Mass spectrometry systems determine the molecular weight
of chemical compounds by separating molecular ions according to their mass-to-charge
ratio (m/z). Ions are generated by inducing either a loss or gain
of charge and are then detected. These systems generally comprise an ionization
source for producing ions (i.e. electrospray ionization (EI), atmospheric photoionization
(APPI), atmospheric chemical ionization (APCI), chemical ionization (CI), fast atom
bombardment, matrix assisted laser desorption ionization (MALDI) etc..), a mass
filter or analyzer (i.e. quadrupole, magnetic sector, time-of-flight, ion trap etc..)
for separating and analyzing ions, and an ion detector such as an electron multiplier
or scintillation counter for detecting and characterizing ions.
Various ionization sources have been developed for producing
ions. For instance, (ultraviolet) UV or VUV may be used to produce ions in atmospheric
photoionization. This technique utilizes an ultraviolet light that applies energy
to analyte molecules to split them to produce ions. Certain chemical molecules may
also be employed to produce ions in chemical ionization. Lastly, various matrixes
may be used in conjunction with analyte to produce ions in MALDI and AP-MALDI. Other
types of ionization devices and ways of making or producing ions are well known
in the art. Ionization sources continue to develop and improve. More recently, research
has begun focusing on new methods, techniques and designs for producing and controlling
ions. For instance, most of the ionization devices produce ions that are collected
downstream. The problem with such a method is that these techniques are not completely
efficient in producing ions. In addition, once the ions are produced it can be difficult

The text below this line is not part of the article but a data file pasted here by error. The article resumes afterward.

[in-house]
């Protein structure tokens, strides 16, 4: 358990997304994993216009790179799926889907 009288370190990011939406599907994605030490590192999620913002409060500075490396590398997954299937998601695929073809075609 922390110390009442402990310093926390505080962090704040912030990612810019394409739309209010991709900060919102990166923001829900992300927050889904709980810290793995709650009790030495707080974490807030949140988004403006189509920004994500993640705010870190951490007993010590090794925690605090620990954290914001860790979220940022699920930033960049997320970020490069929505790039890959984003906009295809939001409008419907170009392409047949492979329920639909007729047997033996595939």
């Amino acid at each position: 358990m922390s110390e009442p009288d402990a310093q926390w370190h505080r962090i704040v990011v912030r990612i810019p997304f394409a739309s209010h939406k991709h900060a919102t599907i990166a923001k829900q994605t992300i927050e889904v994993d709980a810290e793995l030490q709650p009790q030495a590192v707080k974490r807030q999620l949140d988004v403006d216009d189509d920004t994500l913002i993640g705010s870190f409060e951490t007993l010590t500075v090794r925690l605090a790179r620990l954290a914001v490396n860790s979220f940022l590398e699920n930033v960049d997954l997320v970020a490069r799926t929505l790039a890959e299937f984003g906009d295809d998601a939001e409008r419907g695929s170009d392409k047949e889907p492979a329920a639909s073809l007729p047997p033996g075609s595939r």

to control or direct them. Often times many ions are produced and lost in the production
and collection process. In addition, based on the present design of ionization devices
it is difficult to effectively ionize using a combination of ionization devices.
For instance, various ionization devices have been used in tandem to improve overall
ion production. This technique allows for the ionization of molecules that may not
be easily converted to ions using only one ionization technique. For instance, multimode
ionization sources have been developed using both electropray and APPI or APCI or
other similar type combinations. The problem with this technique is that it is limited
to only a linear arrangement of ionization devices to produce ions. In other words,
you can only ionize according to how the instrument is designed and set-up. Molecules
must first be electrosprayed and then subject to APPI or APCI. This severely impacts
the overall efficiency of the ion production. In addition, there are limited devices
or techniques for capturing or trapping ions and then discharging or delivering
them to desired places or devices.
It, therefore, would be desirable to alleviate these problems
by providing a device or mass analyzer that solves all these problems. These and